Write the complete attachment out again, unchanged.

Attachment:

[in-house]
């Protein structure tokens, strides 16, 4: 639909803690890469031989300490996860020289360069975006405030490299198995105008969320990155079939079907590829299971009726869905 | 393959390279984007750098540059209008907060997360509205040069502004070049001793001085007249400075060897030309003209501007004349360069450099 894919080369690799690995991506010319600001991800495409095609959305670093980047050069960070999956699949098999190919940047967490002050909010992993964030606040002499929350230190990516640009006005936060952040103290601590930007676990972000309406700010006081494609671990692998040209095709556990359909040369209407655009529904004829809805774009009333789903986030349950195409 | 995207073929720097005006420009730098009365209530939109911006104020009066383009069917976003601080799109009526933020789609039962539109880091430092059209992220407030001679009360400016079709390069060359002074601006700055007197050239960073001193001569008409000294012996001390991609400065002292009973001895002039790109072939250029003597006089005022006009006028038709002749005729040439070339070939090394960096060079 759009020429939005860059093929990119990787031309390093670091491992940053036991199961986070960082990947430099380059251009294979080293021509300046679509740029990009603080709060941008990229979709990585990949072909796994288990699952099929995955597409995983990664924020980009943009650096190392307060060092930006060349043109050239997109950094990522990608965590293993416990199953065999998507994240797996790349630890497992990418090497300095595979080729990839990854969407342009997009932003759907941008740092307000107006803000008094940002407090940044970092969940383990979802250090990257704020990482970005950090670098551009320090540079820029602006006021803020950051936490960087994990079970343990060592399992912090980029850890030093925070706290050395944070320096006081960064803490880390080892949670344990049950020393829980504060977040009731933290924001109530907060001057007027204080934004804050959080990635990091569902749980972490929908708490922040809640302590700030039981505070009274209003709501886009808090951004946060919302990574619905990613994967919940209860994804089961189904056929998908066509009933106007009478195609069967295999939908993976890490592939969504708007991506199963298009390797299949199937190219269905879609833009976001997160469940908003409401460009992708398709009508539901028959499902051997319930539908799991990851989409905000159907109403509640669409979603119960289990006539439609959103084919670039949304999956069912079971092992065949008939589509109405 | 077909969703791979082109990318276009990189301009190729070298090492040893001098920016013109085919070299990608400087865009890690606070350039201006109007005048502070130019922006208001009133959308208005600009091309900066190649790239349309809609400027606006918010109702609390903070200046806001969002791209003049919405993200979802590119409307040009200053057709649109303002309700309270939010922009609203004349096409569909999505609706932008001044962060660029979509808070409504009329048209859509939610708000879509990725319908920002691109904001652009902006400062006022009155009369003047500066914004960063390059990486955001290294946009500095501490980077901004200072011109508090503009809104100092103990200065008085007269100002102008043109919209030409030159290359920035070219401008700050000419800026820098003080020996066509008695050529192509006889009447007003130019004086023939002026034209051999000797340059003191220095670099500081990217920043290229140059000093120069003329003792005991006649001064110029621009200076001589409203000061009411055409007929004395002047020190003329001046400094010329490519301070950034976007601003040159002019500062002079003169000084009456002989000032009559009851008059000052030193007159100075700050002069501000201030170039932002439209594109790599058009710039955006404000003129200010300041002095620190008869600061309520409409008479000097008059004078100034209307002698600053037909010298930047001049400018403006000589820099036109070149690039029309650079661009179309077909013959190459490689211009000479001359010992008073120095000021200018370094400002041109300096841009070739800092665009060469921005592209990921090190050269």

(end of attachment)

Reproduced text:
[in-house]
């Protein structure tokens, strides 16, 4: 639909803690890469031989300490996860020289360069975006405030490299198995105008969320990155079939079907590829299971009726869905 | 393959390279984007750098540059209008907060997360509205040069502004070049001793001085007249400075060897030309003209501007004349360069450099 894919080369690799690995991506010319600001991800495409095609959305670093980047050069960070999956699949098999190919940047967490002050909010992993964030606040002499929350230190990516640009006005936060952040103290601590930007676990972000309406700010006081494609671990692998040209095709556990359909040369209407655009529904004829809805774009009333789903986030349950195409 | 995207073929720097005006420009730098009365209530939109911006104020009066383009069917976003601080799109009526933020789609039962539109880091430092059209992220407030001679009360400016079709390069060359002074601006700055007197050239960073001193001569008409000294012996001390991609400065002292009973001895002039790109072939250029003597006089005022006009006028038709002749005729040439070339070939090394960096060079 759009020429939005860059093929990119990787031309390093670091491992940053036991199961986070960082990947430099380059251009294979080293021509300046679509740029990009603080709060941008990229979709990585990949072909796994288990699952099929995955597409995983990664924020980009943009650096190392307060060092930006060349043109050239997109950094990522990608965590293993416990199953065999998507994240797996790349630890497992990418090497300095595979080729990839990854969407342009997009932003759907941008740092307000107006803000008094940002407090940044970092969940383990979802250090990257704020990482970005950090670098551009320090540079820029602006006021803020950051936490960087994990079970343990060592399992912090980029850890030093925070706290050395944070320096006081960064803490880390080892949670344990049950020393829980504060977040009731933290924001109530907060001057007027204080934004804050959080990635990091569902749980972490929908708490922040809640302590700030039981505070009274209003709501886009808090951004946060919302990574619905990613994967919940209860994804089961189904056929998908066509009933106007009478195609069967295999939908993976890490592939969504708007991506199963298009390797299949199937190219269905879609833009976001997160469940908003409401460009992708398709009508539901028959499902051997319930539908799991990851989409905000159907109403509640669409979603119960289990006539439609959103084919670039949304999956069912079971092992065949008939589509109405 | 077909969703791979082109990318276009990189301009190729070298090492040893001098920016013109085919070299990608400087865009890690606070350039201006109007005048502070130019922006208001009133959308208005600009091309900066190649790239349309809609400027606006918010109702609390903070200046806001969002791209003049919405993200979802590119409307040009200053057709649109303002309700309270939010922009609203004349096409569909999505609706932008001044962060660029979509808070409504009329048209859509939610708000879509990725319908920002691109904001652009902006400062006022009155009369003047500066914004960063390059990486955001290294946009500095501490980077901004200072011109508090503009809104100092103990200065008085007269100002102008043109919209030409030159290359920035070219401008700050000419800026820098003080020996066509008695050529192509006889009447007003130019004086023939002026034209051999000797340059003191220095670099500081990217920043290229140059000093120069003329003792005991006649001064110029621009200076001589409203000061009411055409007929004395002047020190003329001046400094010329490519301070950034976007601003040159002019500062002079003169000084009456002989000032009559009851008059000052030193007159100075700050002069501000201030170039932002439209594109790599058009710039955006404000003129200010300041002095620190008869600061309520409409008479000097008059004078100034209307002698600053037909010298930047001049400018403006000589820099036109070149690039029309650079661009179309077909013959190459490689211009000479001359010992008073120095000021200018370094400002041109300096841009070739800092665009060469921005592209990921090190050269």